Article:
At least 12 soldiers killed in Eastern Region administrative area, security sources say – the sixth attack of its kind in the African country in 10 days.

Burkina Faso has seen an uptick in violence after a period of relative calm following a military junta taking power in January.
Burkina Faso has seen an uptick in violence after a period of relative calm following a military junta taking power in January. (Reuters)

At least twelve soldiers have been killed in eastern Burkina Faso by suspected militants, security sources told AFP news agency, the sixth attack of its kind in the country in ten days.

"On Sunday, armed elements attacked a (military) unit around Natiaboani. The provisional toll is twelve fallen soldiers," a security source told AFP.

"This was a patrol and security team that were attacked by presumed jihadists [militants]," another security source told AFP, adding that around ten soldiers had been killed.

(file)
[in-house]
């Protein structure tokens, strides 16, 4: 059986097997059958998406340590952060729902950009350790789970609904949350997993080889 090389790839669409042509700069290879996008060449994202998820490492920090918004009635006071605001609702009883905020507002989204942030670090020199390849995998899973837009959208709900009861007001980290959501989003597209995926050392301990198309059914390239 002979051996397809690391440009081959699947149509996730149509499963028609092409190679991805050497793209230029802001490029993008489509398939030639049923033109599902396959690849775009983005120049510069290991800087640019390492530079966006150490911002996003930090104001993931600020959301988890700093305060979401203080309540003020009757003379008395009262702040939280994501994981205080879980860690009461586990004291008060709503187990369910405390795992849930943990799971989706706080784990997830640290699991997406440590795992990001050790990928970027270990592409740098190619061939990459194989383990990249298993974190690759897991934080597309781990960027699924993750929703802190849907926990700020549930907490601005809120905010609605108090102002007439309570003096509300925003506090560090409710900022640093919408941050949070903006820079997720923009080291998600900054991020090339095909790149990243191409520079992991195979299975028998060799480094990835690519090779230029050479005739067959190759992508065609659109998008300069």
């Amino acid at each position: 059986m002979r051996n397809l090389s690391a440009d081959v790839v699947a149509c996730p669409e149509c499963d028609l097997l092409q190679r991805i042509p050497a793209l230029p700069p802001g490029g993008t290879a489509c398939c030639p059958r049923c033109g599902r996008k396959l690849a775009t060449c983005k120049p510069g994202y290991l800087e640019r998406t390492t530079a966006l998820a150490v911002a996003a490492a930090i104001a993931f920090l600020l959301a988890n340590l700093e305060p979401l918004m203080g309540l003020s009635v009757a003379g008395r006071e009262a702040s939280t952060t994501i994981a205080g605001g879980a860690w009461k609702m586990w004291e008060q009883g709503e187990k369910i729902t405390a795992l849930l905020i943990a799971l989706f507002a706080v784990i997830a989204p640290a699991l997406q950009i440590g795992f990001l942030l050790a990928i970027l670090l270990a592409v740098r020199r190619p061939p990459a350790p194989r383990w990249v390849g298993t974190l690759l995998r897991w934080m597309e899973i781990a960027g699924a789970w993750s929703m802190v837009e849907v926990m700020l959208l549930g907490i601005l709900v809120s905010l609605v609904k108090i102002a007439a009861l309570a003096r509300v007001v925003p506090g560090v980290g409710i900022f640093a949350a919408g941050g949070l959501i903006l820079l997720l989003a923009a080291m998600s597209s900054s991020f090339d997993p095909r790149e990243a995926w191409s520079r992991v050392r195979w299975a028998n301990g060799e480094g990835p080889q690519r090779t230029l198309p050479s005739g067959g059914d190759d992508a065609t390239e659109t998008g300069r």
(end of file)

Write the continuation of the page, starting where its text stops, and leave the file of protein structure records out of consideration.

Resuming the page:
"Multiple elements on the enemy side were also neutralised," they said, without giving further details.

Natiaboani is a rural community about sixty kilometres south of Fada N'Gourma, the largest town in the Eastern Region administrative area that since 2018 has been regularly targeted by armed groups.

Around 15 youths were kidnapped by armed individuals during an attack on Friday in nearby Nagre, according to the country's information agency.

Series of violent events

Burkina Faso has seen an uptick in violence after a period of relative calm following a military junta taking power in January.

Disgruntled officers toppled elected president Roch Marc Christian Kabore, who had been facing protests over his handling of the militant insurgency.

In total, 23 civilians and 25 policemen or soldiers have been killed over the last ten days.

Burkina Faso has been struggling with militant attacks since 2015, when fighters linked to Al-Qaeda and the Daesh group began mounting cross-border raids from Mali.

The violence has killed more than 2,000 people and displaced at least 1.7 million, according to an AFP tally.

In January alone, 160,000 fled their homes, a group of international charities said last Thursday.

Source: AFP